While next-generation “layered” carrier defenses now in-development, such as advanced electronic warfare, laser weapons or much longer-range sensors will undoubtedly improve a carrier’s ability to operate in high-threat areas. At the same time, shock trials have shown over the years that missiles simply landing “near” a carrier can cause serious problems. Therefore, an anti-ship missile such as a DF-21D could cause substantial damage to a carrier platform - even if it does not directly hit the ship. In effect, should an enemy missiles’ guidance system be jammed, derailed or intercepted in the vicinity of a carrier, it might still bring significant risks.
A 2007 Department of Defense-directed Shock Trials analysis by the non-profit MITRE corporation explains that many of the expected or most probable threats to warships come from “non-contact explosions where a high-pressure wave is launched toward the ship.”
MITRE’s report, interestingly, also identifies the inspiration for Shock Trials as one originating from World War II.
“During World War II, it was discovered that although such “near miss” explosions do not cause serious hull or superstructure damage, the shock and vibrations associated with the blast nonetheless incapacitate the ship, by knocking out critical components and systems,” the MITRE assessment, called “Navy Ship Underwater Shock Prediction and Testing Capability Study” states.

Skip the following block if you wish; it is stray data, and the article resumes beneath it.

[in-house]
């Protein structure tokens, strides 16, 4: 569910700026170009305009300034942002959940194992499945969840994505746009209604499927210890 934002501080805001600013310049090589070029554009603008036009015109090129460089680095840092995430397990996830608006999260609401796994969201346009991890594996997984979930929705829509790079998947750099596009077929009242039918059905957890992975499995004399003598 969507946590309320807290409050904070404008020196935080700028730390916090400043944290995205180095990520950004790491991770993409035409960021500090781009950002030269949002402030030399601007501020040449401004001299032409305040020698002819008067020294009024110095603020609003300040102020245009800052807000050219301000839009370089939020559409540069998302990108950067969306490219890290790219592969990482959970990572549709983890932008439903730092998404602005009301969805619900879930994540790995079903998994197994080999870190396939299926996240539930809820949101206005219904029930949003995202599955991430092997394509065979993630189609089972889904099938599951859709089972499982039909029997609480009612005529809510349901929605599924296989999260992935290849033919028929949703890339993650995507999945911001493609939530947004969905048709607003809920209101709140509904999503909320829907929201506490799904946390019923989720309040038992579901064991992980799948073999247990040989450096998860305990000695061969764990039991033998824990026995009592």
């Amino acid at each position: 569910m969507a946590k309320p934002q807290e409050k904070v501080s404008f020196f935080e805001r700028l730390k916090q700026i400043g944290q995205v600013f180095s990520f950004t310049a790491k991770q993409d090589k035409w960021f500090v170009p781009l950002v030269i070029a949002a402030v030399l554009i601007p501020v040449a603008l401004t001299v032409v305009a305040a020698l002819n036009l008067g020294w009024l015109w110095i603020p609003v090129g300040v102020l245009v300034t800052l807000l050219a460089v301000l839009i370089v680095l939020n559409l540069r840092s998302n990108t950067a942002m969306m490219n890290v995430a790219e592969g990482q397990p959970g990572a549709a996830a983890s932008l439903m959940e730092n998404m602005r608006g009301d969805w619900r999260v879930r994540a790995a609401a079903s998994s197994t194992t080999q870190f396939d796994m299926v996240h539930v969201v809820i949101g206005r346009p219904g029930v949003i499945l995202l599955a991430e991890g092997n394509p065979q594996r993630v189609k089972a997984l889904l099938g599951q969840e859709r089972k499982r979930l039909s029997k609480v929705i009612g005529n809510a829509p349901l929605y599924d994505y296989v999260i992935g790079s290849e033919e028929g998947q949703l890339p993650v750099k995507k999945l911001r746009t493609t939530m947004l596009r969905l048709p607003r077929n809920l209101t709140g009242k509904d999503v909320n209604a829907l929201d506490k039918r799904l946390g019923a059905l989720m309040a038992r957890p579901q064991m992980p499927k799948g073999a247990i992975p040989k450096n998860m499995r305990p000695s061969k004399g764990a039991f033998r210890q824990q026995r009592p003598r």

The MITRE analysis further specifies that, following a nearby explosion, the bulkhead of a ship can oscillate, causing the ship to move upward.
“Strong localized deformations are seen in the deck modes,” MITRE writes.
Given these factors, a carrier-launched refueler still brings unparalleled, even potentially indispensable advantages to future attack options. Even if, for the sake of discussion, advanced carrier defenses will enable a carrier to operate at-will -- essentially at any chosen range or attack position -- having an aerial refueler will open up an entirely new sphere of targets for carrier-launched fighters.
-- Kris Osborn is a Senior Fellow at The Lexington Institute --
Osborn previously served at the Pentagon as a Highly Qualified Expert with the Office of the Assistant Secretary of the Army - Acquisition, Logistics & Technology. Osborn has also worked as an anchor and on-air military specialist at national TV networks. He has a Masters in Comparative Literature from Columbia University.